Previously at the ICA - Exhibitions
24 Mar 2015 – 17 May 2015
Fox Reading Room
FB55 is an archival display of Francis Bacon’s show held at ICA's former premises on Dover Street in 1955. It was Bacon’s first ever solo institutional exhibition in the UK. The presentation in the ICA Fox Reading Room includes a display of materials such as press reviews, invitation cards and related publications.
Having represented Britain at the Venice Biennale the previous year, alongside Lucian Freud and Ben Nicholson, hardly any documentation survives and surprisingly little is known of Bacon’s 1955 ICA exhibition. The exhibition was organised with the help of philanthropist, collector and ICA founder Peter Watson - then the richest man in Britain and a longstanding Bacon supporter, whose death a year later was shrouded in mystery.
An inspiration to a younger generation of artists, Bacon set himself apart from the more youthful Independent Group (IG) whose direct use of photographic material would eventually become synonymous with the birth of Pop Art. That said, Lawrence Alloway - whose critical writing rounded on the influence of 'mass popular culture' on Post-War artists - cited the birth of Pop Art in Britain as having started with Bacon's work in 1949. No doubt this was a reference to the photographic imagery derived by the artist from films, popular magazines, scientific manuals and newspapers. Referring to his IG colleagues as 'mixed-media jackdaws', Bacon distanced himself from the IG by claiming the photographs that littered his studio floor were useful to him in much the same way that a traditional painter might use a life model. Unlike the IG, Bacon rarely appropriated photographic images wholesale. As was his whim, Bacon re-contextualised the images that interested him the most, and for a period in the 1950s this reworking of images made room for homosexual readings that were inevitably intertwined with his own life.
Given the hue and cry surrounding homosexuality at the time of Bacon's 1955 ICA show, it was agreed to include a painting, seemingly late in the day, that may have been viewed as potentially risky. Sourced from a photographic sequence of men wrestling by Eadweard Muybridge, Two Figures in the Grass (1954) shows two naked men engaged in an intimate act. Sexual images of any description would have anyway been shocking in the 1950s, but the positioning of this particular imagery in the public realm would certainly have been considered chancy at a time when homosexuality was illegal in the UK. In keeping with the ICA's radical art and culture remit, this exhibition has been referred to as one of Bacon's more confrontational shows, combining images of the Catholic state, homosexuality and Bacon's gilded gutter life.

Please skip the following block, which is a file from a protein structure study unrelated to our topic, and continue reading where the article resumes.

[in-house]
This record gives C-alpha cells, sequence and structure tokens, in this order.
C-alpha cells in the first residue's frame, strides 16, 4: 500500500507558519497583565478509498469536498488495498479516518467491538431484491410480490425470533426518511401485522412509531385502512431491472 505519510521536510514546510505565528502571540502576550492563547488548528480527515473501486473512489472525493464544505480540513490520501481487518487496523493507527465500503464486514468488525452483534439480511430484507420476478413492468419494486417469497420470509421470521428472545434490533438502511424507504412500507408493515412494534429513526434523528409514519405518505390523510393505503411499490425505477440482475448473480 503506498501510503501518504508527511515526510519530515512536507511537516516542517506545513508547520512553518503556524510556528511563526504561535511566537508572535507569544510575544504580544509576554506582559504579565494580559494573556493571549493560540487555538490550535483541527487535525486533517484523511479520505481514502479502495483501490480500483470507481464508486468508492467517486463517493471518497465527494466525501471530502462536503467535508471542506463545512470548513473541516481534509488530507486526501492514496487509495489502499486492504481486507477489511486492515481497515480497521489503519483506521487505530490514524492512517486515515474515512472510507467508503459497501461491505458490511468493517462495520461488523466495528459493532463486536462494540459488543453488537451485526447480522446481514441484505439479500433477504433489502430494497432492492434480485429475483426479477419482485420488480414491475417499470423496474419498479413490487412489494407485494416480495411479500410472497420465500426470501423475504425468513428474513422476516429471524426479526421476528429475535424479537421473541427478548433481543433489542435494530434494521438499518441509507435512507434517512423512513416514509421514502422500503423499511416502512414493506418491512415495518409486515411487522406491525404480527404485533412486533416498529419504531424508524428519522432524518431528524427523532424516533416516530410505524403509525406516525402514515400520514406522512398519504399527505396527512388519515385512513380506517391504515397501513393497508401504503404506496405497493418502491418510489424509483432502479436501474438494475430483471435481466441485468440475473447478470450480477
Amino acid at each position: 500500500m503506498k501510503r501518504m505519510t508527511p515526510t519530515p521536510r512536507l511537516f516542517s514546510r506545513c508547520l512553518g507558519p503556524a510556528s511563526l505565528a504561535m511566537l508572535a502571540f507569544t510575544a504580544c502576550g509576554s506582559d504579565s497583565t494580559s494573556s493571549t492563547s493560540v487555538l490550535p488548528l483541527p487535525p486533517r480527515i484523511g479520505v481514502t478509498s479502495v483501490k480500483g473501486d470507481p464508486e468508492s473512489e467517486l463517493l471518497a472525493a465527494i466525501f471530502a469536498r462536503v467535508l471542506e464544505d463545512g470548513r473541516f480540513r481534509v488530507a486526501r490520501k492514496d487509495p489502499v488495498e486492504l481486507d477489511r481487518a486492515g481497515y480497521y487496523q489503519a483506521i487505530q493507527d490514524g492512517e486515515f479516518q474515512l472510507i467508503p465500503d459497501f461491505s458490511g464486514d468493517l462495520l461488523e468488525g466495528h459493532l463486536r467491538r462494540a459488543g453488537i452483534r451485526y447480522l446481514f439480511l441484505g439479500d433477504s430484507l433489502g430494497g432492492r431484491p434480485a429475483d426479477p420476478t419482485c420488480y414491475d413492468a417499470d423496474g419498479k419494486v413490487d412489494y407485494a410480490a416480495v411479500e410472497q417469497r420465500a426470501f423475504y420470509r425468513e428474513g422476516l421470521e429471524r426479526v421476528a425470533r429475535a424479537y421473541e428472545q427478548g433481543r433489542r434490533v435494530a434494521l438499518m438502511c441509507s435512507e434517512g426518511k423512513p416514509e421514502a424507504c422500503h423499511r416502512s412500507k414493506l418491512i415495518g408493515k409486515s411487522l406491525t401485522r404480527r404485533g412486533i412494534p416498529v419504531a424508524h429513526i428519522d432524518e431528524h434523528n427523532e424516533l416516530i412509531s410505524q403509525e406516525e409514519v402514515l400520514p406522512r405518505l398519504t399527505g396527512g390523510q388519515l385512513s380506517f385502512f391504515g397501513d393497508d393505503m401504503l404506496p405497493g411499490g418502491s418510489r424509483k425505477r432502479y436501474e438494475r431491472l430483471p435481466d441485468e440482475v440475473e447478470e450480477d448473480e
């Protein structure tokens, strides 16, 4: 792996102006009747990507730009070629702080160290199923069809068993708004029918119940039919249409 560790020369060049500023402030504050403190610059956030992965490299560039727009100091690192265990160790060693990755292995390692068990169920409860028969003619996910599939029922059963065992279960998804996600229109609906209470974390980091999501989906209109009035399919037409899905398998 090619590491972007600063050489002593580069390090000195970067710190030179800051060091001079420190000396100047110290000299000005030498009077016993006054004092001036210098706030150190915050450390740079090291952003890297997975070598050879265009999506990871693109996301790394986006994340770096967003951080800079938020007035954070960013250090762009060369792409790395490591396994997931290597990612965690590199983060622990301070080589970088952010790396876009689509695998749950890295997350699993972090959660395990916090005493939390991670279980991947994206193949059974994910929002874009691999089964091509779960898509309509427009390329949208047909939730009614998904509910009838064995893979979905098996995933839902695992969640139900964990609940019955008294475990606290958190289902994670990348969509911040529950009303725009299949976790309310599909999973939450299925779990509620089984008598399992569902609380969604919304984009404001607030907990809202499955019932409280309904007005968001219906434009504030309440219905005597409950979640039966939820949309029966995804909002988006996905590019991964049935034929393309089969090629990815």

Francis Bacon was born in Dublin on 28th October 1909. The family’s first residence in Ireland was Cannycourt House near the Curragh, Co. Kildare, an area renowned for its horse breeding and racing. Bacon’s only prolonged experience of formal schooling was as at the Dean Close School, Cheltenham, where he boarded from 1924 to 1926. At the age of 23, Bacon painted his first truly original work, entitled Crucifixion. In 1945 Bacon exhibited his Three Studies for Figures at the Base of a Crucifixion at the Lefevre Gallery in London. In 1954 he exhibited with Ben Nicholson and Lucian Freud in the British Pavilion at the Venice Biennale. Over the course of the next fifteen years, solo exhibitions and retrospectives of Bacon’s work were held around the world. These spanned several continents, from Madrid and Barcelona in 1978, to Tokyo, Kyoto and Nagoya in 1983 and Washington D.C. in 1989. In 1985 Tate held a major retrospective with 125 works and the director’s statement described the artist as the ‘greatest living painter’. Three years later a retrospective of just 22 works was held in the New Tretyakov Gallery in Moscow. It was the first show by a major Western artist to be mounted in the Soviet Union. Francis Bacon died in Madrid on 28th April 1992.
The Fox Reading Room was made possible by the generous support of the Edwin Fox Foundation.